Allergic rhinitis (hayfever) affects a large proportion of the population in the United Kingdom. Although relatively easily treated with medication, symptoms nonetheless have a substantial adverse effect on wellbeing during the summer pollen season. Provision of accurate pollen forecasts can help sufferers to manage their condition and minimise adverse effects. Current pollen forecasts in the UK are based on a sparse network of pollen monitoring stations. Here, we explore the use of “social sensing” (analysis of unsolicited social media content) as an alternative source of pollen and hayfever observations. We use data from the Twitter platform to generate a dynamic spatial map of pollen levels based on user reports of hayfever symptoms. We show that social sensing alone creates a spatiotemporal pollen measurement with remarkable similarity to measurements taken from the established physical pollen monitoring network. This demonstrates that social sensing of pollen can be accurate, relative to current methods, and suggests a variety of future applications of this method to help hayfever sufferers manage their condition. Full article
(This article belongs to the Special Issue Social Sensing)
Show Figures

Figure 1

Open AccessArticle
UISTD: A Trust-Aware Model for Diverse Item Personalization in Social Sensing with Lower Privacy Intrusion
Sensors 2018, 18(12), 4383; https://doi.org/10.3390/s18124383 - 11 Dec 2018
Cited by 2
Abstract
Privacy intrusion has become a major bottleneck for current trust-aware social sensing, since online social media allows anybody to largely disclose their personal information due to the proliferation of the Internet of Things (IoT). State-of-the-art social sensing still suffers from severe privacy threats [...] Read more.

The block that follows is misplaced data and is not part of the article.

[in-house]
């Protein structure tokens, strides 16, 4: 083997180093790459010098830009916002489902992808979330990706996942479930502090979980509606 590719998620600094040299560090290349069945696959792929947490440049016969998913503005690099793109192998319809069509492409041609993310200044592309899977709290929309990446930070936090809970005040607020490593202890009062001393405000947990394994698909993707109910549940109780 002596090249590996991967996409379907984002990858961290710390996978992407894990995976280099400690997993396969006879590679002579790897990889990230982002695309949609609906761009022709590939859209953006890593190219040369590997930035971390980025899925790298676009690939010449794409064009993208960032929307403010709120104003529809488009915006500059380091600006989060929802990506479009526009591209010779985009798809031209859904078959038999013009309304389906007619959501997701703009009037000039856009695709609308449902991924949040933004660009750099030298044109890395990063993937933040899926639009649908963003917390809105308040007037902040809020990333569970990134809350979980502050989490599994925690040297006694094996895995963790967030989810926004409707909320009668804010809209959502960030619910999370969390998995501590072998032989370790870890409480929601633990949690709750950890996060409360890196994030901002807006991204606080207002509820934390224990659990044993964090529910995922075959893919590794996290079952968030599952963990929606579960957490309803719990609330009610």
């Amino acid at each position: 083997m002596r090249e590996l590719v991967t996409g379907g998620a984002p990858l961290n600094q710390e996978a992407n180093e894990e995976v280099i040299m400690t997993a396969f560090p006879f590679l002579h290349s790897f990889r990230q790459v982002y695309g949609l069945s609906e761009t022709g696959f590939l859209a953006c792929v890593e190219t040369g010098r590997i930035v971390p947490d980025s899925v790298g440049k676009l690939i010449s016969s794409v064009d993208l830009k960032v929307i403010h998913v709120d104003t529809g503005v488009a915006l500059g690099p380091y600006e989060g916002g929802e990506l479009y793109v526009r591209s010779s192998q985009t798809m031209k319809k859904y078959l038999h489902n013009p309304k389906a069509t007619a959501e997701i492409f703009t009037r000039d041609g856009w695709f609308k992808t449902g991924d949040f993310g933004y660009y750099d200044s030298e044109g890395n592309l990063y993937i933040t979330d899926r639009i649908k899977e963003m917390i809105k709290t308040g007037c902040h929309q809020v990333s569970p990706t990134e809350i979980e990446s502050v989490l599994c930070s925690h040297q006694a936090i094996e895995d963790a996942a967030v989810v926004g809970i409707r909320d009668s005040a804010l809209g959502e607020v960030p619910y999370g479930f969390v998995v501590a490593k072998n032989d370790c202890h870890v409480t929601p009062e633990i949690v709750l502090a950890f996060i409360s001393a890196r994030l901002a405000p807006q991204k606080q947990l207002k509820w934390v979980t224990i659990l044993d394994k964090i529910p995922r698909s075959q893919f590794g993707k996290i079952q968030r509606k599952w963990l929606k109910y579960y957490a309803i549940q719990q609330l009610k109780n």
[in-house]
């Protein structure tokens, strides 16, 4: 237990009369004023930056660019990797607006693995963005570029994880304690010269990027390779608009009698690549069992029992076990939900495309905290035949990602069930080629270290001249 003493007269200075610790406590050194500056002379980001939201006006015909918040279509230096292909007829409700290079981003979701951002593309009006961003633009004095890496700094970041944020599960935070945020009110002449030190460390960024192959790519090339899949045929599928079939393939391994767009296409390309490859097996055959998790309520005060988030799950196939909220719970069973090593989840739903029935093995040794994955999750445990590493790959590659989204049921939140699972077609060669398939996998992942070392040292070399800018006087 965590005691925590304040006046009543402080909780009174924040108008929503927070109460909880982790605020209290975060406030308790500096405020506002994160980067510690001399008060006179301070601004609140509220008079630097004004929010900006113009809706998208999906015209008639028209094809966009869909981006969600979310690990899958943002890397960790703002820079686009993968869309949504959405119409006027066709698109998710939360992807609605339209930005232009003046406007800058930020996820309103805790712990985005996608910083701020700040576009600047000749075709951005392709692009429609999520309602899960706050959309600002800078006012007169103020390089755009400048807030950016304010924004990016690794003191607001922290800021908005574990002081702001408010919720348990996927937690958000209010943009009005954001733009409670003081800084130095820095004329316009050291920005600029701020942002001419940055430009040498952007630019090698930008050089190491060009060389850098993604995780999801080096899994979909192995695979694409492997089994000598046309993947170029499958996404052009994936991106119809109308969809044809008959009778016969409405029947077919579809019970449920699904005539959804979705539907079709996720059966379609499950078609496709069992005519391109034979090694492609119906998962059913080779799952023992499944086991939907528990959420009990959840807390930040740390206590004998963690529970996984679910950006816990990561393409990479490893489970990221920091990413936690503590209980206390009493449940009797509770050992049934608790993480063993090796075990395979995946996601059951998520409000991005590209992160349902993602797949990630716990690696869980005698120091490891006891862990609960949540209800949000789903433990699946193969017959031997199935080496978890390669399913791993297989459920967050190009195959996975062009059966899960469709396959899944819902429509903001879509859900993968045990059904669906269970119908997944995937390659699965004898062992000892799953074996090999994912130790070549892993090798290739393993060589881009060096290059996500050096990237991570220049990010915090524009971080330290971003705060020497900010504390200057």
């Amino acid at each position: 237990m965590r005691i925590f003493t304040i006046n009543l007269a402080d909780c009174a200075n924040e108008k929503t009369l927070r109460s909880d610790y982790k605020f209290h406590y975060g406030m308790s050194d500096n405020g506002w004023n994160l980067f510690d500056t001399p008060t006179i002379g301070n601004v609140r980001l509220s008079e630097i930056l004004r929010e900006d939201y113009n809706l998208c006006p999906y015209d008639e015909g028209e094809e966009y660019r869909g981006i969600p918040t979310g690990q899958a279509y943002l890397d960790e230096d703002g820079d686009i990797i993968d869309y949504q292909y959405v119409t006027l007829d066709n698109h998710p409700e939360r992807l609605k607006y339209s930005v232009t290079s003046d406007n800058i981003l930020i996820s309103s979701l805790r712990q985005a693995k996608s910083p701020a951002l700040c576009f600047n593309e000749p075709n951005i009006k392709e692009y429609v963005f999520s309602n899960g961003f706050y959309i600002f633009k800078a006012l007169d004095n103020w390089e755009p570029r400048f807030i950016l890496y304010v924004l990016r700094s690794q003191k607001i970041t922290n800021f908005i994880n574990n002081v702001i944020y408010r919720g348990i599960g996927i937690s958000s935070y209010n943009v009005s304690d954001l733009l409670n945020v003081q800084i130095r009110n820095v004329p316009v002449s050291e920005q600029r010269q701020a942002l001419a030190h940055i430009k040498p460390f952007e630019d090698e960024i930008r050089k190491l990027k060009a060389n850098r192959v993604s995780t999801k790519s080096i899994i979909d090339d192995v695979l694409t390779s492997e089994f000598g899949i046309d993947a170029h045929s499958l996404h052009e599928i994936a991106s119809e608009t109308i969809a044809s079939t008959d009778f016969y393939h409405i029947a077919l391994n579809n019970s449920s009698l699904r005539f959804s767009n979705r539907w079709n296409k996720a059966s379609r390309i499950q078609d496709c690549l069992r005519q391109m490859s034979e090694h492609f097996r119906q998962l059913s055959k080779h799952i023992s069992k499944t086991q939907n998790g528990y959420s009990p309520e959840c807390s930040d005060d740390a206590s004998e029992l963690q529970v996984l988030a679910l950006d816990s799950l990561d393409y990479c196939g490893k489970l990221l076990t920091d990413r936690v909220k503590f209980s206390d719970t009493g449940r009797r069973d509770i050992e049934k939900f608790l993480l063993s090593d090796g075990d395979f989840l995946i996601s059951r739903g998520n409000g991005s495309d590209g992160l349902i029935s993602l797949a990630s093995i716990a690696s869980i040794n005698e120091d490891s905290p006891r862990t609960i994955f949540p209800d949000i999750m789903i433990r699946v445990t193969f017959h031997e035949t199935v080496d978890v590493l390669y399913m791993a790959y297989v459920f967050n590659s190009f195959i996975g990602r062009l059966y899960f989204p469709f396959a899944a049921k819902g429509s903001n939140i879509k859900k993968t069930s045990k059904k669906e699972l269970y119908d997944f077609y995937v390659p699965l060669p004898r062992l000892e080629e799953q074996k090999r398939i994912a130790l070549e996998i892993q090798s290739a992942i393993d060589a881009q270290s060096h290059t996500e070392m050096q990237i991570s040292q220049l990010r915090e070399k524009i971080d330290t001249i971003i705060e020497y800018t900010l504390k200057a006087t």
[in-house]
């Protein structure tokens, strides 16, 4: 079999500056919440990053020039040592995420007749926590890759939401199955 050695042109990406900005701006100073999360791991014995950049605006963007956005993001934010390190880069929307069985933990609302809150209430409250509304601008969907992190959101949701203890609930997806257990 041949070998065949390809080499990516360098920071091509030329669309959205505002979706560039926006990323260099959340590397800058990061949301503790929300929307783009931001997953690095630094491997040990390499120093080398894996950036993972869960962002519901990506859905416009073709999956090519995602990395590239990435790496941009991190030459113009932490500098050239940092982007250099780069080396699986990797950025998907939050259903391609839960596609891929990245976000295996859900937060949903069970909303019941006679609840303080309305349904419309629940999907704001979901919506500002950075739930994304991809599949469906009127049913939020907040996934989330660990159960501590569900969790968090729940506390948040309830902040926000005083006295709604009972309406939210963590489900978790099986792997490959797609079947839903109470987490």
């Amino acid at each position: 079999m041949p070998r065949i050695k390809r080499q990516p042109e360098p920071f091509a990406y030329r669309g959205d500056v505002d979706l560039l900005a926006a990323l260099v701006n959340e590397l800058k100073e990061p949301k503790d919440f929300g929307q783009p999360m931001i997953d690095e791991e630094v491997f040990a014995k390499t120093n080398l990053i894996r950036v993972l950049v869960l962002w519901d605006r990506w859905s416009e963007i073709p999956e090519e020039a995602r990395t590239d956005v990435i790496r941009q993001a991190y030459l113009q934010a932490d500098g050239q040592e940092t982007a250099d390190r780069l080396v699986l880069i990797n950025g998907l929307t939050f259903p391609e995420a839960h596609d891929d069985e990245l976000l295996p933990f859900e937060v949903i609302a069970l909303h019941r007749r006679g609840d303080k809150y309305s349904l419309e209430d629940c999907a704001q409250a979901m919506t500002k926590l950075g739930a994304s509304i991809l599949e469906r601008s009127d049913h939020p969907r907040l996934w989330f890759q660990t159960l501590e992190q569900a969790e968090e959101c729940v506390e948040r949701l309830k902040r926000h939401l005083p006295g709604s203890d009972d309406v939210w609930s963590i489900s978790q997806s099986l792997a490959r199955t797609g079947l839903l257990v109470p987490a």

Privacy intrusion has become a major bottleneck for current trust-aware social sensing, since online social media allows anybody to largely disclose their personal information due to the proliferation of the Internet of Things (IoT). State-of-the-art social sensing still suffers from severe privacy threats since it collects users’ personal data and disclosure behaviors, which could raise user privacy concerns due to data integration for personalization. In this paper, we propose a trust-aware model, called the User and Item Similarity Model with Trust in Diverse Kinds (UISTD), to enhance the personalization of social sensing while reducing users’ privacy concerns. UISTD utilizes user-to-user similarities and item-to-item similarities to generate multiple kinds of personalized items with common tags. UISTD also applies a modified k-means clustering algorithm to select the core users among trust relationships, and the core users’ preferences and disclosure behaviors will be regarded as the predicted disclosure pattern. The experimental results on three real-world data sets demonstrate that target users are more likely to: (1) follow the core users’ interests on diverse kinds of items and disclosure behaviors, thereby outperforming the compared methods; and (2) disclose more information with lower intrusion awareness and privacy concern. Full article
(This article belongs to the Special Issue Social Sensing)
Show Figures

Figure 1

Open AccessArticle
End-User Feedback on a Low-Cost Portable Air Quality Sensor System—Are We There Yet?
Sensors 2018, 18(11), 3768; https://doi.org/10.3390/s18113768 - 04 Nov 2018
Cited by 2
Abstract
Low-cost sensors are a current trend in citizen science projects that focus on air quality. Until now, devices incorporating such sensors have been tested primarily for their technical capabilities and limitations, whereas their usability and acceptability amongst the public rarely goes beyond proof [...] Read more.